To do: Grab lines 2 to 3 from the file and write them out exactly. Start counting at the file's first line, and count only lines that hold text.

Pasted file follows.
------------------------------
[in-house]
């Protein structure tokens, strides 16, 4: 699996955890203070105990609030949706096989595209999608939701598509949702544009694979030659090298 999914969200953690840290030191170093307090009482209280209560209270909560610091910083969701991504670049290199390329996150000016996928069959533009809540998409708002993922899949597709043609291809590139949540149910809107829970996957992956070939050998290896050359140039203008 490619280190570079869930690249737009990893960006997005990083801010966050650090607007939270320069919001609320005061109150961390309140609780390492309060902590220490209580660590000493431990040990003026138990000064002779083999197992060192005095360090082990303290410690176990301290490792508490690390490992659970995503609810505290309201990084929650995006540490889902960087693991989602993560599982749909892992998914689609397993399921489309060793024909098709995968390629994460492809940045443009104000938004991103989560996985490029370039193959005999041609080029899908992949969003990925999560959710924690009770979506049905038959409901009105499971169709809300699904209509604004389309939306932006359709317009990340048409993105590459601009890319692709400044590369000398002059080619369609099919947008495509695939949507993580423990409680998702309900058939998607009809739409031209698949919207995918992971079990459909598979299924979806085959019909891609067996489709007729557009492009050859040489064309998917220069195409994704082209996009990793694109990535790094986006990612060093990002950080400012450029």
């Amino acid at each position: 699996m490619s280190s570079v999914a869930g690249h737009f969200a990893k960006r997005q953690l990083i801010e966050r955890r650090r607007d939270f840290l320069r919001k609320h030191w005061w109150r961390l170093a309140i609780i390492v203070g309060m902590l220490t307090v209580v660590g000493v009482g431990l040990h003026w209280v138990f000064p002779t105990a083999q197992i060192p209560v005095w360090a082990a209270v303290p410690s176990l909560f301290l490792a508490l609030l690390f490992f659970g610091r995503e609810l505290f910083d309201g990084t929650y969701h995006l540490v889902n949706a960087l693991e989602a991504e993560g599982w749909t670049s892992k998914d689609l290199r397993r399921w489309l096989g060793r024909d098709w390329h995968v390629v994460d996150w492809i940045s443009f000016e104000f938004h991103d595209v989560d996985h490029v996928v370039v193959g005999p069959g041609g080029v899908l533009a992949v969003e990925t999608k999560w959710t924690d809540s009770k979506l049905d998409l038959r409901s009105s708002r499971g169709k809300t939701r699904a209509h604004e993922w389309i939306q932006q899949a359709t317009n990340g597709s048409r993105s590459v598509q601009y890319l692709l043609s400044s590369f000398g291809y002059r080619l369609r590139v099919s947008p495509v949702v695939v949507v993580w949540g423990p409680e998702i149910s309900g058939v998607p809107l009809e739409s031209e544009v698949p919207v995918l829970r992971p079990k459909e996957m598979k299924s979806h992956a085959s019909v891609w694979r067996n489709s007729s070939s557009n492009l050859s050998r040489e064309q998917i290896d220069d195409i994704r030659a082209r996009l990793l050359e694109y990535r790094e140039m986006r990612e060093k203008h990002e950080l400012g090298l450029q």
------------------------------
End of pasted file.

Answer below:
């Protein structure tokens, strides 16, 4: 699996955890203070105990609030949706096989595209999608939701598509949702544009694979030659090298 999914969200953690840290030191170093307090009482209280209560209270909560610091910083969701991504670049290199390329996150000016996928069959533009809540998409708002993922899949597709043609291809590139949540149910809107829970996957992956070939050998290896050359140039203008 490619280190570079869930690249737009990893960006997005990083801010966050650090607007939270320069919001609320005061109150961390309140609780390492309060902590220490209580660590000493431990040990003026138990000064002779083999197992060192005095360090082990303290410690176990301290490792508490690390490992659970995503609810505290309201990084929650995006540490889902960087693991989602993560599982749909892992998914689609397993399921489309060793024909098709995968390629994460492809940045443009104000938004991103989560996985490029370039193959005999041609080029899908992949969003990925999560959710924690009770979506049905038959409901009105499971169709809300699904209509604004389309939306932006359709317009990340048409993105590459601009890319692709400044590369000398002059080619369609099919947008495509695939949507993580423990409680998702309900058939998607009809739409031209698949919207995918992971079990459909598979299924979806085959019909891609067996489709007729557009492009050859040489064309998917220069195409994704082209996009990793694109990535790094986006990612060093990002950080400012450029």
């Amino acid at each position: 699996m490619s280190s570079v999914a869930g690249h737009f969200a990893k960006r997005q953690l990083i801010e966050r955890r650090r607007d939270f840290l320069r919001k609320h030191w005061w109150r961390l170093a309140i609780i390492v203070g309060m902590l220490t307090v209580v660590g000493v009482g431990l040990h003026w209280v138990f000064p002779t105990a083999q197992i060192p209560v005095w360090a082990a209270v303290p410690s176990l909560f301290l490792a508490l609030l690390f490992f659970g610091r995503e609810l505290f910083d309201g990084t929650y969701h995006l540490v889902n949706a960087l693991e989602a991504e993560g599982w749909t670049s892992k998914d689609l290199r397993r399921w489309l096989g060793r024909d098709w390329h995968v390629v994460d996150w492809i940045s443009f000016e104000f938004h991103d595209v989560d996985h490029v996928v370039v193959g005999p069959g041609g080029v899908l533009a992949v969003e990925t999608k999560w959710t924690d809540s009770k979506l049905d998409l038959r409901s009105s708002r499971g169709k809300t939701r699904a209509h604004e993922w389309i939306q932006q899949a359709t317009n990340g597709s048409r993105s590459v598509q601009y890319l692709l043609s400044s590369f000398g291809y002059r080619l369609r590139v099919s947008p495509v949702v695939v949507v993580w949540g423990p409680e998702i149910s309900g058939v998607p809107l009809e739409s031209e544009v698949p919207v995918l829970r992971p079990k459909e996957m598979k299924s979806h992956a085959s019909v891609w694979r067996n489709s007729s070939s557009n492009l050859s050998r040489e064309q998917i290896d220069d195409i994704r030659a082209r996009l990793l050359e694109y990535r790094e140039m986006r990612e060093k203008h990002e950080l400012g090298l450029q």